Good Samaritans reunite to meet the woman they helped save

At a gathering to recognize people who helped save her life March 28, Angelia Boddie received hugs from more than a dozen people who came to her assistance on the streets of D.C. and at The George Washington University Hospital. (WTOP/Kristi King)
At a gathering to recognize people who helped save her life last month, Angelia Boddie received hugs from more than a dozen people who came to her assistance on the streets of D.C. and at The George Washington University Hospital. (WTOP/Kristi King)

George Washington University medical student Brandon Glausman of D.C. (left) said before this happened, he hadn't chosen a specialty, but now is leaning toward emergency medicine or cardiology. Also pictured is fourth-year Georgetown University medical student Tyler Kingdon, who's showing his "Save Coin." D.C. Fire Chief Gregory Dean gave the coins to all involved in helping Boddie. (WTOP/Kristi King)
George Washington University medical student Brandon Glousman of D.C. (left) said before this happened, he hadn’t chosen a specialty, but now is leaning toward emergency medicine or cardiology. Also pictured is fourth-year Georgetown University medical student Tyler Kingdon, who’s showing his “Save Coin.” D.C. Fire Chief Gregory Dean gave the coins to all involved in helping Boddie. (WTOP/Kristi King)

The first person to come to Boddie's aid was Sequaan Bussie of D.C. who called 911 and was instructed to pull her from the car. (WTOP/Kristi King)
The first person to come to Boddie’s aid was Sequaan Bussie, of D.C., who called 911 and was instructed to pull her from the car. (WTOP/Kristi King)

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At a gathering to recognize people who helped save her life March 28, Angelia Boddie received hugs from more than a dozen people who came to her assistance on the streets of D.C. and at The George Washington University Hospital. (WTOP/Kristi King)
George Washington University medical student Brandon Glausman of D.C. (left) said before this happened, he hadn't chosen a specialty, but now is leaning toward emergency medicine or cardiology. Also pictured is fourth-year Georgetown University medical student Tyler Kingdon, who's showing his "Save Coin." D.C. Fire Chief Gregory Dean gave the coins to all involved in helping Boddie. (WTOP/Kristi King)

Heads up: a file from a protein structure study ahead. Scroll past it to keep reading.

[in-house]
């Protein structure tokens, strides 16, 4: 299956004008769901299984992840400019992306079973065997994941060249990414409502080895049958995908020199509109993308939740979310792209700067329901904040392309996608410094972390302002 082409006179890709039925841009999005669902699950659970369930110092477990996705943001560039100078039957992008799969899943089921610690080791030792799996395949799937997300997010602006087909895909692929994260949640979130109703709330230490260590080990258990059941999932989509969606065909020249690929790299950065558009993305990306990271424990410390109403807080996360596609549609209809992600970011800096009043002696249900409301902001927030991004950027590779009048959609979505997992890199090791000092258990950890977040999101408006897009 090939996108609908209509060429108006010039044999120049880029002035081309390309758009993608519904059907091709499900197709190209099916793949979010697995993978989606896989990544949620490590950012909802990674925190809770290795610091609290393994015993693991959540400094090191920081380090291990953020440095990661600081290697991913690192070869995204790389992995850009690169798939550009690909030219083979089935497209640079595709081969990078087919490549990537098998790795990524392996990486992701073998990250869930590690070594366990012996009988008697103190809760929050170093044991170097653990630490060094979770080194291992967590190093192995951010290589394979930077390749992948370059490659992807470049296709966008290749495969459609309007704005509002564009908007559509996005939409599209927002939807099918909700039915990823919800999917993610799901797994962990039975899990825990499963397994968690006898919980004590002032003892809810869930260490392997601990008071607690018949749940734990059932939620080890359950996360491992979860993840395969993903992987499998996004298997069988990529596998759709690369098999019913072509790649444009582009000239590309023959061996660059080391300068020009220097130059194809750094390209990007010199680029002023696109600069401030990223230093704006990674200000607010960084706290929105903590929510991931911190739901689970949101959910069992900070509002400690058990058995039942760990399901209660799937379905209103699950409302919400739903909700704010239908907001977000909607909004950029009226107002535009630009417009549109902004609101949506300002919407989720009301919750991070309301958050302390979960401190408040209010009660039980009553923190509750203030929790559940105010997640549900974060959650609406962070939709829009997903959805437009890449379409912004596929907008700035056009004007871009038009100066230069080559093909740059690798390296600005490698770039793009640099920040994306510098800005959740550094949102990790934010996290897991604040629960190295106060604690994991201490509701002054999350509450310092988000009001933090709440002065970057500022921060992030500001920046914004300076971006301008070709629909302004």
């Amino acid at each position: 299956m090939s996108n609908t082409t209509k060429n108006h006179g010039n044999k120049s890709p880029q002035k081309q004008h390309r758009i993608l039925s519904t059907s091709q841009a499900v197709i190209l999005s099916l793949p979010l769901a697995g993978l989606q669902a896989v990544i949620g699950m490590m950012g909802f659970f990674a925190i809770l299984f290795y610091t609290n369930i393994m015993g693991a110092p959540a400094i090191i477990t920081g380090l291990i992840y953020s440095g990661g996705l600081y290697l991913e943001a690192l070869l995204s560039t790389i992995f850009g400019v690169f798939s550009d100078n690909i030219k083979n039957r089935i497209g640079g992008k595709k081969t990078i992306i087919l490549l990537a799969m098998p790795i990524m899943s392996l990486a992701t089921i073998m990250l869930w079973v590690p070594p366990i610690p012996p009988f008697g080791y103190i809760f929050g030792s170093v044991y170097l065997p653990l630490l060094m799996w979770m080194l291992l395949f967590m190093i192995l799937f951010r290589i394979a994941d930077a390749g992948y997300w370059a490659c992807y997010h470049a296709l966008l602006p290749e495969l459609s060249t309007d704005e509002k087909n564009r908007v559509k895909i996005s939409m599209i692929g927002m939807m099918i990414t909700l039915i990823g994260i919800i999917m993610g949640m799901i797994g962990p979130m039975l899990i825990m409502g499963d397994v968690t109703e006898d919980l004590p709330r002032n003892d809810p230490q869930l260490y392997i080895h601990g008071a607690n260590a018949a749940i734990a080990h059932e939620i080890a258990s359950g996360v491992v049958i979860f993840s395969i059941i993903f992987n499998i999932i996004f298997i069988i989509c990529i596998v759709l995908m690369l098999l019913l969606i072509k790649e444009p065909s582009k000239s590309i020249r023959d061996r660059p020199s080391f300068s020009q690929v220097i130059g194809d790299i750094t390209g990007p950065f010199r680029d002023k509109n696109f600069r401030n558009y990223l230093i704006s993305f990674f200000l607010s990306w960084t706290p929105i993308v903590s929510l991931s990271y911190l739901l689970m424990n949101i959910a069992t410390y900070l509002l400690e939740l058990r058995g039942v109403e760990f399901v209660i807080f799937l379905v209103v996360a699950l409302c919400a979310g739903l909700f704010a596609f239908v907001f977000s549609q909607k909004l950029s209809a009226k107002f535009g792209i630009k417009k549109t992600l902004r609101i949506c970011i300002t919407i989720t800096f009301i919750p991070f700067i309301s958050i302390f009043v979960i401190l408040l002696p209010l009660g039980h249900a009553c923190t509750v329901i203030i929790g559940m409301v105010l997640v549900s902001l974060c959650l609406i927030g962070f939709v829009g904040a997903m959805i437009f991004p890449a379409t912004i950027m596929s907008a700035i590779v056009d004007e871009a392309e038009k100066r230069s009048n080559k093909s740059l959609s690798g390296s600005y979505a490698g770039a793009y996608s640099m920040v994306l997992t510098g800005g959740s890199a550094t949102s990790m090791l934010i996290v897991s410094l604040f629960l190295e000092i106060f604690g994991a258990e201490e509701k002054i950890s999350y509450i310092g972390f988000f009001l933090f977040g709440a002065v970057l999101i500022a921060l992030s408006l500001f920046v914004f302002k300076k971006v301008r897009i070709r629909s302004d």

The first person to come to Boddie's aid was Sequaan Bussie of D.C. who called 911 and was instructed to pull her from the car. (WTOP/Kristi King)

WASHINGTON — Strangers who came together to help a driver having a heart attack in rush-hour traffic last month got together again Tuesday to meet her.

Angelia Boddie, a 20-year veteran of the D.C. Fire and EMS Department, thanked God for putting in place the six people who helped her — an unlikely group that included two medical students, an accountant and a D.C. advisory neighborhood commissioner.

“Total strangers who pretty much recognized there was an emergency and they acted,” Boddie said.

Boddie was driving her Fire Department-issued car on Pennsylvania Avenue near Washington Circle in Northwest when she lost consciousness. Her car rolled into a van.

Sequaan Bussie of D.C. noticed Boddie leaned over and foaming at the mouth, called 911 and pulled her out of the car with the assistance of his friend Bernard Hill, who couldn’t attend Tuesday’s ceremony. Also responding was the commissioner, Chander Jayaraman, and medical student Brandon Glousman.

They pulled her from the vehicle and stopped traffic, then tried to revive her after determining she had no pulse.

Tyler Kingdon, a fourth-year medical student at Georgetown University, described hearing people shout for anyone who knows CPR as he passed by on his bicycle.

“It was serendipitous,” Tyler said. “I got ACLS [advanced care life support] certified the day before all this happened.”

And Enrique Gutierrez, of Alexandria, Virginia, brought an automated external defibrillator from the nearby Embassy of Spain, where he is an accountant. As he was preparing to use it on Boddie, first responders arrived.

At a news conference Tuesday, D.C.’s fire chief praised the city’s program of offering free CPR classes to citizens and gave everyone involved a “Save Coin.” The head of The George Washington University Hospital’s emergency department stressed the importance of recognizing there’s a problem, reacting immediately to help and calling for professionals.

After the ceremony, Boddie huddled with the bystanders who came to her aid, discussing everything that transpired.

Boddie said she also is grateful to Fire Department co-workers who responded to the scene, and to the doctors and nurses at GWU Hospital, where she was treated.

“Thank you, and I thank God for giving me another chance at life,” Boddie said to raucous applause.

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